Metal halide perovskites have revolutionized the field of solution-processable photovoltaics. Within just a few years, the power conversion efficiencies of perovskite-based solar cells have been improved significantly to over 20%, which makes them now already comparably efficient to silicon-based photovoltaics. This breakthrough in solution-based photovoltaics, however, has the drawback that these high efficiencies can only be obtained with lead-based perovskites and this will arguably be a substantial hurdle for various applications of perovskite-based photovoltaics and their acceptance in society, even though the amounts of lead in the solar cells are low. This fact opened up a new research field on lead-free metal halide perovskites, which is currently remarkably vivid. We took this as incentive to review this emerging research field and discuss possible alternative elements to replace lead in metal halide perovskites and the properties of the corresponding perovskite materials based on recent theoretical and experimental studies. Up to now, tin-based perovskites turned out to be most promising in terms of power conversion efficiency; however, also the toxicity of these tin-based perovskites is argued. In the focus of the research community are other elements as well including germanium, copper, antimony, or bismuth, and the corresponding perovskite compounds are already showing promising properties.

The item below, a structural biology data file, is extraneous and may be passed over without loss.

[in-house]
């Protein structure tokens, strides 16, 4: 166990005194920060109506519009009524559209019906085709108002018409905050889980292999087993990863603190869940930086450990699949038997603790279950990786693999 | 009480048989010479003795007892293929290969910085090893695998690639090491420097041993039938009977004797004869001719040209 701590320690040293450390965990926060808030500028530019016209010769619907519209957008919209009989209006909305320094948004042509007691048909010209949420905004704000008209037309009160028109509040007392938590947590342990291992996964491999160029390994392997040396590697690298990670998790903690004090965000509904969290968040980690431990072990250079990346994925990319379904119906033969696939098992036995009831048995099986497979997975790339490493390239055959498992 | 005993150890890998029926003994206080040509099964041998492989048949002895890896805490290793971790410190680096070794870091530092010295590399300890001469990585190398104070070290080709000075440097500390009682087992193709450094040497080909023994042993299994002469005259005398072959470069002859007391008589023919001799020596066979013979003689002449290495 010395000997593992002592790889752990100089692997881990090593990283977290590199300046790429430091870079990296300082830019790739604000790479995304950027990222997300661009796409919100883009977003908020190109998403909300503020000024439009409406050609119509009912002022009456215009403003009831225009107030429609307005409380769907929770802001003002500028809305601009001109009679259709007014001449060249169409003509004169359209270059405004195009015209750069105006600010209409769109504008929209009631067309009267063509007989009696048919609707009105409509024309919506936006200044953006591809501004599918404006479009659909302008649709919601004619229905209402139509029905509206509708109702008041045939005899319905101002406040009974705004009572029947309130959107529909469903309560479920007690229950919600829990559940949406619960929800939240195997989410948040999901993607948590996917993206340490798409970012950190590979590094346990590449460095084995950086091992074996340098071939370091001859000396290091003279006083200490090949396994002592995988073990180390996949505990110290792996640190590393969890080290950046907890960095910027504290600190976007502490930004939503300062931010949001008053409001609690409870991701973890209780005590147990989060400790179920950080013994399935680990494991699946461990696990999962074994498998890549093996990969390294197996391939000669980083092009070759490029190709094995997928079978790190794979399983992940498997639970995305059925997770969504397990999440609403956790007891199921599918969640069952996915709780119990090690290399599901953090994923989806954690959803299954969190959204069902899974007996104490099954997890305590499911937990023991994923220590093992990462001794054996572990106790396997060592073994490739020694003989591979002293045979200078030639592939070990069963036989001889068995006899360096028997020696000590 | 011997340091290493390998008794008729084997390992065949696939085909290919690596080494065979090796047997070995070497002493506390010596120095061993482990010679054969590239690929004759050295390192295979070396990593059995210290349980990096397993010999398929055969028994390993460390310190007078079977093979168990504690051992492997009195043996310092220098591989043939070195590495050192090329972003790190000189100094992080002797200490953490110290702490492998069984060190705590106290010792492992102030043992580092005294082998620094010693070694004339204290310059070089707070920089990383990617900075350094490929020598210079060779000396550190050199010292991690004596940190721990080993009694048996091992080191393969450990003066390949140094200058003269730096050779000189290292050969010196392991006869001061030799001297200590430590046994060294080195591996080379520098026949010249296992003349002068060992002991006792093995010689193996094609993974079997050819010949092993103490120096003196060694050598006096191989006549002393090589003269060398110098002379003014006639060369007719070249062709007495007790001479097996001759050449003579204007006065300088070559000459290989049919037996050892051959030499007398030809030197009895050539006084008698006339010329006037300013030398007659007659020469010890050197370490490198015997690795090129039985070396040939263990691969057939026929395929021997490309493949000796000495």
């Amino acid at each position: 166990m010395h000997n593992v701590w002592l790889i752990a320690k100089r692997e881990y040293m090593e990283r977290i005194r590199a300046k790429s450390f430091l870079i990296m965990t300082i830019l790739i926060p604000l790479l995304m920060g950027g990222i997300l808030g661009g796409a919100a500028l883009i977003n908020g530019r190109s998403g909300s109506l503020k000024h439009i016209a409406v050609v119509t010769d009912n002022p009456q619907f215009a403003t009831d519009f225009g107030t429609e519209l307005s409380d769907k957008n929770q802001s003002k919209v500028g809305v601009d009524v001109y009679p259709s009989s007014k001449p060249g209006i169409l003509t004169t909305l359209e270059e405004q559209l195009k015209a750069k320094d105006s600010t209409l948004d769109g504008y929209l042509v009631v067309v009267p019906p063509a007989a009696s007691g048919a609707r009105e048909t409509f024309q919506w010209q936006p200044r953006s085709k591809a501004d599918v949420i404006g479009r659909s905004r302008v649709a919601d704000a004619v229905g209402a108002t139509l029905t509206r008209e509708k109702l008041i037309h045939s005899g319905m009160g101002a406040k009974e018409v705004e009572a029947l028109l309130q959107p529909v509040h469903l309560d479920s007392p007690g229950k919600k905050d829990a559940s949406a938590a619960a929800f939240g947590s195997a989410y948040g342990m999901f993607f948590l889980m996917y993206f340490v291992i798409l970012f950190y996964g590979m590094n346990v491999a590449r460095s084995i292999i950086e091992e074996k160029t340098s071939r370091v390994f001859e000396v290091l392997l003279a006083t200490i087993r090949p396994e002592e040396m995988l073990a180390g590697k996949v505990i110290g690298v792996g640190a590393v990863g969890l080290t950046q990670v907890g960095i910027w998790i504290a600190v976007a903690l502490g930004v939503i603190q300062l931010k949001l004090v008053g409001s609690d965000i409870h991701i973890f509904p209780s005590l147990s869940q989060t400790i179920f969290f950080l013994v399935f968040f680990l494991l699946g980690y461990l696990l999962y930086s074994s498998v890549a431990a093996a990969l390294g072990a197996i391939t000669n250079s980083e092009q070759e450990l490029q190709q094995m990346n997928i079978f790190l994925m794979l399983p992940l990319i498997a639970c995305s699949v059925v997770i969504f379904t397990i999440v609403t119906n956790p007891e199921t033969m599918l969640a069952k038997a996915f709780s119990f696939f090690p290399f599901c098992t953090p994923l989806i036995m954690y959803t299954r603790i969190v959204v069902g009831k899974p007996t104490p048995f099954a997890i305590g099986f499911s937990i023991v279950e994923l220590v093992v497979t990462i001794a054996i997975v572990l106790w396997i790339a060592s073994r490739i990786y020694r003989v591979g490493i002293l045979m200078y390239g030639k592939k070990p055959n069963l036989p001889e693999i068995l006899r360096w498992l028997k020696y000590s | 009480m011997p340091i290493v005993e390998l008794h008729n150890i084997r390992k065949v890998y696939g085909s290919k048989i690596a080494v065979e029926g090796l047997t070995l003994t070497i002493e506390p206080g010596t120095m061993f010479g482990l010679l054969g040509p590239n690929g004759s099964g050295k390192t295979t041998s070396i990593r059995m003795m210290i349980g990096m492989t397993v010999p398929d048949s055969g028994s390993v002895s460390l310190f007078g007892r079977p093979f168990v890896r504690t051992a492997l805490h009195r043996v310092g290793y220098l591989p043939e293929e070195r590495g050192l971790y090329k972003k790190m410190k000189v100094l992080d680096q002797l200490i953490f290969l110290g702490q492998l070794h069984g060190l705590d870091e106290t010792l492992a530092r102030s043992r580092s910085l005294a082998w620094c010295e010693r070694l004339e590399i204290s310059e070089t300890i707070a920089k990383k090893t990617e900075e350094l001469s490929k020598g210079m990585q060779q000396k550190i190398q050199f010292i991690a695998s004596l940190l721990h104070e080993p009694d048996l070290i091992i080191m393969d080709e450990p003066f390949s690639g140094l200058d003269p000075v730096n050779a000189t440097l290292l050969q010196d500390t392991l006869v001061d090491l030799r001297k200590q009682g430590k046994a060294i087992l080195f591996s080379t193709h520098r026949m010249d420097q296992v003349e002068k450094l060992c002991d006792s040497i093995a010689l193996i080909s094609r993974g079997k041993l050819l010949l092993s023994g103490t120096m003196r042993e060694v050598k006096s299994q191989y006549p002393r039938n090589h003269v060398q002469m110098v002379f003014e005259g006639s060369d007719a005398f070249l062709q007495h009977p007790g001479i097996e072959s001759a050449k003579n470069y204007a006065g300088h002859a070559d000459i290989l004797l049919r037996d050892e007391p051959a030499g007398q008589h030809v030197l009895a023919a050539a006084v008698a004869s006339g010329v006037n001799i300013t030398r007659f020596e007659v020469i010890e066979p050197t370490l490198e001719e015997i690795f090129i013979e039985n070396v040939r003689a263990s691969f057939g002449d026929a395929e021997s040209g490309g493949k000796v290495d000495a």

Fields of Expertise
- Advanced Materials Science